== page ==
THE INSTITUTE FOR JEWISH IDEAS AND IDEALS NEEDS YOU!
This article discusses some cases, reflective of the educational approach of many religious schools and individuals, that are symptomatic of serious problems in the way our community transmits Torah teachings. The fundamentalist, literalist position—so vehemently criticized by Rambam—still holds sway among many Orthodox Jews.
In this article, originally appearing in issue 10 of our journal Conversations, Dr. Zvi Zohar discusses the rise in extremist positions relating to conversion to Judaism. We are re-posting the article in light of ongoing tragic situations where halakhically valid conversions are being rejected or annulled.
Jews have had a continuous presence in Greece for over 2,300 years, dating back to the time of Alexander the Great. This ancient community, known as Romaniote Jews, has the distinction of the longest, continuous Jewish presence in the European Diaspora. Romaniotes possess a unique set of practices, poetry, songs, and traditions unlike any other Jewish community in the world. Yet this historic and incredibly rich tradition is under threat.
Tanakh is not a systematic theology, science, or history. We treat nearly all of Tanakh as historical, but God did not reveal prophecies to the prophets in order to teach science or history. God is speaking to us, and it is our religious obligation to hear, understand, and listen to that voice. We take all of the texts seriously, even if some of them may be understood as non-literal.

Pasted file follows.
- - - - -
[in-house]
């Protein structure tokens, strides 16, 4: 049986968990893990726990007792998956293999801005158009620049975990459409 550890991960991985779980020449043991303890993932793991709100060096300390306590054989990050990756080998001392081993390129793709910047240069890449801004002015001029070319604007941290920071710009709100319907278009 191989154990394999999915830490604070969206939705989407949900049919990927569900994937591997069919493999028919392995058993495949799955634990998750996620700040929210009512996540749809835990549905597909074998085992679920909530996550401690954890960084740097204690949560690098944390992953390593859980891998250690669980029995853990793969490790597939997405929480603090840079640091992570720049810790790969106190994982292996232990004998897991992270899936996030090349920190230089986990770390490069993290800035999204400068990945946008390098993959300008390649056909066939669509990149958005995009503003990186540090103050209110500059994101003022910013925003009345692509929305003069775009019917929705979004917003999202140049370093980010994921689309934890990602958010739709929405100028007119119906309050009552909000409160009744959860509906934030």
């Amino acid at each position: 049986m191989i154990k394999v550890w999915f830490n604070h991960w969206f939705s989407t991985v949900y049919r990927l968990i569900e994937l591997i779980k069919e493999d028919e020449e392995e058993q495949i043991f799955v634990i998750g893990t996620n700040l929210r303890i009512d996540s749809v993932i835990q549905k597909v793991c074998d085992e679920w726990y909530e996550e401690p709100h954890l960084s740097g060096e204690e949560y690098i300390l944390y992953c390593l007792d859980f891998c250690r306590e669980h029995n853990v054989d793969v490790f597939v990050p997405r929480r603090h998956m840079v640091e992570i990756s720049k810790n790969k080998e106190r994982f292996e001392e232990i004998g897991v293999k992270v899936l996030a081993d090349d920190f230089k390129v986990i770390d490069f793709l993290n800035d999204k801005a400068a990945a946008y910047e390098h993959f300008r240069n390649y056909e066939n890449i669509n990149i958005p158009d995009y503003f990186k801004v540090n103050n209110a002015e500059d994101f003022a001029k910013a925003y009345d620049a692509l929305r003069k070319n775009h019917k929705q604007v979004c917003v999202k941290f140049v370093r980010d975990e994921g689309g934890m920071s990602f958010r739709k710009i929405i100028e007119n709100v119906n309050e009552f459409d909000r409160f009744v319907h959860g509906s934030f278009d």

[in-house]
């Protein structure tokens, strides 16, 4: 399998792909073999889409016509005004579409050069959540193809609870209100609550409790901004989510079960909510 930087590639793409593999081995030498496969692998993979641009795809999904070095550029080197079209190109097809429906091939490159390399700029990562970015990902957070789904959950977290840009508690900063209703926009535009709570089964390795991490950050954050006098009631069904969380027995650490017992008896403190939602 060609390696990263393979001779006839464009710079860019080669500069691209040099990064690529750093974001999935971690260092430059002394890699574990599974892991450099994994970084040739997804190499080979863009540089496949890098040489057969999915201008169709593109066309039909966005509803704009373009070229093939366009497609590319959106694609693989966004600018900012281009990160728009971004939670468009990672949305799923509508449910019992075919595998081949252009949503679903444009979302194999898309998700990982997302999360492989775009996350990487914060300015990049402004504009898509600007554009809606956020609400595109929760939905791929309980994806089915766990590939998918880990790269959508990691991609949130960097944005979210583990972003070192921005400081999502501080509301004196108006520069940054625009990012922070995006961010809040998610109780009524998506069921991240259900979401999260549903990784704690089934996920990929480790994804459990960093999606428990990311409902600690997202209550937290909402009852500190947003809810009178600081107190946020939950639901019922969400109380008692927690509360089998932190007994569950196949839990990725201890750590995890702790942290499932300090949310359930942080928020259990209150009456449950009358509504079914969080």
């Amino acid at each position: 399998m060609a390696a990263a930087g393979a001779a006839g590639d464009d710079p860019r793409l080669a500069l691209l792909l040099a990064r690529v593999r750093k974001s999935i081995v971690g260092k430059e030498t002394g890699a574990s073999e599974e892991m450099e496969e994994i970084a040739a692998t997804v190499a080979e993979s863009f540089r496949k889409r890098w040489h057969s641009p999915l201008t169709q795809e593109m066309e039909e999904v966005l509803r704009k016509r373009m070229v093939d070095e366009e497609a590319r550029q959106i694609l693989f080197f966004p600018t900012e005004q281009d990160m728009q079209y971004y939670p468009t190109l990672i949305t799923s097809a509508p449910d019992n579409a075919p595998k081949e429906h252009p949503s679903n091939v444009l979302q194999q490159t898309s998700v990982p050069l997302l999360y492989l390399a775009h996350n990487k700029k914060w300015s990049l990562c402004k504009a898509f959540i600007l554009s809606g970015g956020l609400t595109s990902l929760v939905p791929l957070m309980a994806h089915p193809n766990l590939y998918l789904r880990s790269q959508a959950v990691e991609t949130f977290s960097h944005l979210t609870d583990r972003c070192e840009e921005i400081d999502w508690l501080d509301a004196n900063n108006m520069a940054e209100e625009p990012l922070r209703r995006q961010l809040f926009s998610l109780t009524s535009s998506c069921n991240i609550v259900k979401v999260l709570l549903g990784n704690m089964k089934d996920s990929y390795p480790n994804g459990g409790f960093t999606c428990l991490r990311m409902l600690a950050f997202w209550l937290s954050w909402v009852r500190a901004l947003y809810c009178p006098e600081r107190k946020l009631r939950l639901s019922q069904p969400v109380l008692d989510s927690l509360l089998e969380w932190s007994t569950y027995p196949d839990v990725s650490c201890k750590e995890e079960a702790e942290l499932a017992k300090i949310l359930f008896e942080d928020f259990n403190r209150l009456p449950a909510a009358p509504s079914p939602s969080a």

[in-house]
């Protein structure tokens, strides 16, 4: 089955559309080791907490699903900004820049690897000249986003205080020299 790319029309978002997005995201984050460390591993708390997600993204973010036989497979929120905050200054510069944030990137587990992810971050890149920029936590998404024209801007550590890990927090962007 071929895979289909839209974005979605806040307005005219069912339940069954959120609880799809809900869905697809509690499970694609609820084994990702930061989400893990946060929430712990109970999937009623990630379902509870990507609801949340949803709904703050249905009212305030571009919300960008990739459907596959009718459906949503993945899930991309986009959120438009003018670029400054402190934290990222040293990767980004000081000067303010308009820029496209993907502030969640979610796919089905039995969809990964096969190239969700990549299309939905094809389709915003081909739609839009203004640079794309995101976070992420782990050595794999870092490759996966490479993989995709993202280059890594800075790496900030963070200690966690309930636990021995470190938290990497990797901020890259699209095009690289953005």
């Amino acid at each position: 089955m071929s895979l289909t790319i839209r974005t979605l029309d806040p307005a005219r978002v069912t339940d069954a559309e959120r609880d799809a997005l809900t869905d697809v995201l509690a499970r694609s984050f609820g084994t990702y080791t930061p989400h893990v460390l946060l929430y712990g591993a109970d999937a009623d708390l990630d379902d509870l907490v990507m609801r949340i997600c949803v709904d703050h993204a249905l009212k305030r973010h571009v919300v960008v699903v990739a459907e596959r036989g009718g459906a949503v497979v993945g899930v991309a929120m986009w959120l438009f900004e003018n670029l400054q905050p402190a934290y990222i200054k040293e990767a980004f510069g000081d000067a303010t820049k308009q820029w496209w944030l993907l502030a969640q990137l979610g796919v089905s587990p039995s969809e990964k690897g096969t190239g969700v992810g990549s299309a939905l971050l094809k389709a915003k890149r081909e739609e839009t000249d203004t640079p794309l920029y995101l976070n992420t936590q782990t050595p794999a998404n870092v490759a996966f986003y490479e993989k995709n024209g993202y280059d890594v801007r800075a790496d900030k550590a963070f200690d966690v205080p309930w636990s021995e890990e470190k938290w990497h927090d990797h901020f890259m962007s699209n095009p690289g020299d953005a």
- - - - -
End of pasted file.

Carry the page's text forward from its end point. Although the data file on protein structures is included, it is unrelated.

Genetic disease testing panels have expanded from just Tay-Sachs to include many more diseases common in Ashkenazi Jews, as well as those common in people with Sephardi and Mizrahi ancestry. These advances make screening relevant for Jews of all backgrounds, converts who do not have Jewish background, and people who do not know their ancestry.
Rav Saban, like Rav Uziel, sought reasonable halakhic solutions to contemporary problems. Voices like theirs are very much needed today.
Rabbi Yamin Levy attended the wedding of a young couple, both raised in a strong Orthodox Sephardic community, yet religiously influenced by Chabad and Breslav. Their attempt at creating a ceremony that was true to their Sephardic heritage and reflected the Ashkenazic/Hassidic traditions of their rabbis inspired the writing of this essay.
The Jewish Press has a bi-weekly feature in which questions are asked to a group of rabbis. Rabbi Marc D. Angel is one of the respondents and here are his answers to several of the recent questions.
Rabbi Hayyim AngeI recently published a book review in the Fall, 2019 issue of Tradition (the journal of the Rabbinical Council of America) on Rabbi Yonatan Grossman's new book on Genesis chapters 1-11. He combines classical commentary with modern literary analysis.